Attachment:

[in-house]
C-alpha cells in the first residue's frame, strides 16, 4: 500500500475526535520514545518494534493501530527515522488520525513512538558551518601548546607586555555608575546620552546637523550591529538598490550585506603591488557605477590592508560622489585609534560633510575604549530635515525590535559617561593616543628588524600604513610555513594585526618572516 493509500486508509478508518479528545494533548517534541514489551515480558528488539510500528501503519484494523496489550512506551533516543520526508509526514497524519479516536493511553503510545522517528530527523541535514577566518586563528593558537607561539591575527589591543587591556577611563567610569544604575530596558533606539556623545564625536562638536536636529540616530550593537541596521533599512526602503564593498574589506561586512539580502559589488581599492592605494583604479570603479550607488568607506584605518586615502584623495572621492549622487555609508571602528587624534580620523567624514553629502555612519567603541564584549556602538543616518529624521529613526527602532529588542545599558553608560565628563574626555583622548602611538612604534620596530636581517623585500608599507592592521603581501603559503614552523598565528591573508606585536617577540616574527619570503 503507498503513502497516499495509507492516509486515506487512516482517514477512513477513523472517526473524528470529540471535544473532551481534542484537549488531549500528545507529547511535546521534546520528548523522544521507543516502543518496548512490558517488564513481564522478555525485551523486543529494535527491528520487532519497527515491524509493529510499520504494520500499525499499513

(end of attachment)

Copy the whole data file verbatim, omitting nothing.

[in-house]
C-alpha cells in the first residue's frame, strides 16, 4: 500500500475526535520514545518494534493501530527515522488520525513512538558551518601548546607586555555608575546620552546637523550591529538598490550585506603591488557605477590592508560622489585609534560633510575604549530635515525590535559617561593616543628588524600604513610555513594585526618572516 493509500486508509478508518479528545494533548517534541514489551515480558528488539510500528501503519484494523496489550512506551533516543520526508509526514497524519479516536493511553503510545522517528530527523541535514577566518586563528593558537607561539591575527589591543587591556577611563567610569544604575530596558533606539556623545564625536562638536536636529540616530550593537541596521533599512526602503564593498574589506561586512539580502559589488581599492592605494583604479570603479550607488568607506584605518586615502584623495572621492549622487555609508571602528587624534580620523567624514553629502555612519567603541564584549556602538543616518529624521529613526527602532529588542545599558553608560565628563574626555583622548602611538612604534620596530636581517623585500608599507592592521603581501603559503614552523598565528591573508606585536617577540616574527619570503 503507498503513502497516499495509507492516509486515506487512516482517514477512513477513523472517526473524528470529540471535544473532551481534542484537549488531549500528545507529547511535546521534546520528548523522544521507543516502543518496548512490558517488564513481564522478555525485551523486543529494535527491528520487532519497527515491524509493529510499520504494520500499525499499513